The familiar red mini-van pulled up in front of them and Brock got out; together they hefted the limp sensitive, tossing him onto the rearmost seat and the thick blanket draped over it to keep it clean. Elena hopped up to get him arranged so he wouldn't roll off, while Brock slid the door closed and circled to the front.
“We could hunt a lot of them at once,” she murmured. “Build a place to keep them, three buildings and a lot of high fencing, one for each sex and one for the children. Hunt them fast and dirty, take the females with children as long as they're still young enough to breed more...”
“It'll take a few years to establish,” Brock said, though it was more a continuation of her thought than disagreement. “And close to two decades before the first bunch are ready to go. But if we get a few friends to do the everyday part, with it made very clear that we still own the sensitives, we can keep up our usual job while that happens.” He sighed. “That is, if we really want to personally kill the hunt, and turn hunters into farmers forever.”
“That's where it breaks down,” Elena sighed, too. “I don't know that any mage really wants to have anything to do with sensitives who are too young to be of any use, and if we want them properly conditioned, we wouldn't be able to leave them too completely with the adults. But I don't know that we're going to have much choice. There are fewer of them wild all the time, and we get complaints because we don't always have half a dozen ready to choose from at any given moment.” Her fists clenched. “And it would keep sensitives we've invested time in from simply disappearing into thin air.”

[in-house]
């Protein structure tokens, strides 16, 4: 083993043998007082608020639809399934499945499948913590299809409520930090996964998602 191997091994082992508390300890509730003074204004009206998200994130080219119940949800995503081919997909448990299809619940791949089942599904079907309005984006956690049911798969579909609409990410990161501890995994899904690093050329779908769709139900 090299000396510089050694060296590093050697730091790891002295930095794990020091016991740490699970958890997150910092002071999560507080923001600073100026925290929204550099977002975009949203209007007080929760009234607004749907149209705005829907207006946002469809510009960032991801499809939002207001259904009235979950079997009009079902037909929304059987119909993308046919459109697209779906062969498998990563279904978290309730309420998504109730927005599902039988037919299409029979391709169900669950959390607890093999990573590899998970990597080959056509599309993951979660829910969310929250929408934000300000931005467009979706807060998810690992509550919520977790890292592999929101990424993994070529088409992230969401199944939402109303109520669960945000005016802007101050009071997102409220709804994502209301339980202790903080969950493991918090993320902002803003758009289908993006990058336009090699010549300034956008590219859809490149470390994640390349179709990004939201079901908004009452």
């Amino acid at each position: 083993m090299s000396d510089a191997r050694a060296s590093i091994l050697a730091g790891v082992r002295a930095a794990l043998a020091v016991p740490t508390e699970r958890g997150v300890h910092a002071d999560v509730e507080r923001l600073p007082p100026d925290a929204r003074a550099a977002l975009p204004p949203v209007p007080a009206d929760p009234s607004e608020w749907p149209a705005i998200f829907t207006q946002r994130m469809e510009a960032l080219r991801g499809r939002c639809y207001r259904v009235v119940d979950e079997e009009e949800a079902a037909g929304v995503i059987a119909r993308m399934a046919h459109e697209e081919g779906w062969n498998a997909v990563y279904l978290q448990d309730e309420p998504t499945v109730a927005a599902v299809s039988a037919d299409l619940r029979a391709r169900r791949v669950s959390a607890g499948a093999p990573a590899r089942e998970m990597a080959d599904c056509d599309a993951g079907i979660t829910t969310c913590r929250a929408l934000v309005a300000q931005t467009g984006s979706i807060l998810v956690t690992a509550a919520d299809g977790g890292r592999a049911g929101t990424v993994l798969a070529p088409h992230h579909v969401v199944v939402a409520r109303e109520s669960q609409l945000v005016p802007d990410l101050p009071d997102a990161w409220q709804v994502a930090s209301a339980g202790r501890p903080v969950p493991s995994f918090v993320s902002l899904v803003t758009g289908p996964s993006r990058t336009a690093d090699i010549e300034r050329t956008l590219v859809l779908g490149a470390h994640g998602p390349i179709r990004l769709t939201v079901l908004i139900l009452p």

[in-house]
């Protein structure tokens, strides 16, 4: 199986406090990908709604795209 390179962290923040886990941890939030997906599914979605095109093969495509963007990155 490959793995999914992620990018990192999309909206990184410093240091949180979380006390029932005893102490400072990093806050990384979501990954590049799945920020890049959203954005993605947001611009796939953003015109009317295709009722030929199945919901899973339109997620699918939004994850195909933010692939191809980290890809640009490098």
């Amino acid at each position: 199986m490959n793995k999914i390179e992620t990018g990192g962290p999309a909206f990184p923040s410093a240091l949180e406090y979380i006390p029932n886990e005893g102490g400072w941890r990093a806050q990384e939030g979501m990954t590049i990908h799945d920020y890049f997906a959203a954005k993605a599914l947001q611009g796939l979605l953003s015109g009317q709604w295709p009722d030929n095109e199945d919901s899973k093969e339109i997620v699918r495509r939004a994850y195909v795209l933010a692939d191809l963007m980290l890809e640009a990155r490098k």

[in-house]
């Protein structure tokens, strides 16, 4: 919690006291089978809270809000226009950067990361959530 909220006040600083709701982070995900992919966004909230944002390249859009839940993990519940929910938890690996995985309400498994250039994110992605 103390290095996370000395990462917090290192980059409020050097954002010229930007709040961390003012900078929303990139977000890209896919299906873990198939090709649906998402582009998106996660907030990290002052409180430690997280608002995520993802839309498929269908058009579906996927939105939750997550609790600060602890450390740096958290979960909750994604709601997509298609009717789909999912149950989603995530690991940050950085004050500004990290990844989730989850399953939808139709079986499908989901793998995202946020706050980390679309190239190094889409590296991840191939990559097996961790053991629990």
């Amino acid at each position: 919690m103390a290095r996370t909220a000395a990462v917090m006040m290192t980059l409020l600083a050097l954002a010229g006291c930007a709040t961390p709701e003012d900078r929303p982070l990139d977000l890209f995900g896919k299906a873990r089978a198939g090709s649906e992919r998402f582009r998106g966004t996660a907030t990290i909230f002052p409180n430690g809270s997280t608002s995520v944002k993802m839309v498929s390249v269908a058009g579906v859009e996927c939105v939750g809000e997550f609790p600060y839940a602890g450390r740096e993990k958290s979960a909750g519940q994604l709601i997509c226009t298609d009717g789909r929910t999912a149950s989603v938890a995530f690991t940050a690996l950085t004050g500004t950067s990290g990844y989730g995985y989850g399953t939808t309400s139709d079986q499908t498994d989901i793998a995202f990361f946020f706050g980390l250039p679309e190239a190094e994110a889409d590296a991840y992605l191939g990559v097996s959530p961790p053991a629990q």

“That would be a big plus.” He was still annoyed, she knew; in a family known for magical skills, he'd broken records through much of his youth, and resented his inability to unravel this particular mystery. How one clear strong aura could simply vanish, with no trail and no sign of it anywhere, even the lingering traces left after death... that a sensitive could escape was a disturbing idea. “All set?”
Elena moved forward to the passenger seat. “Let's go.”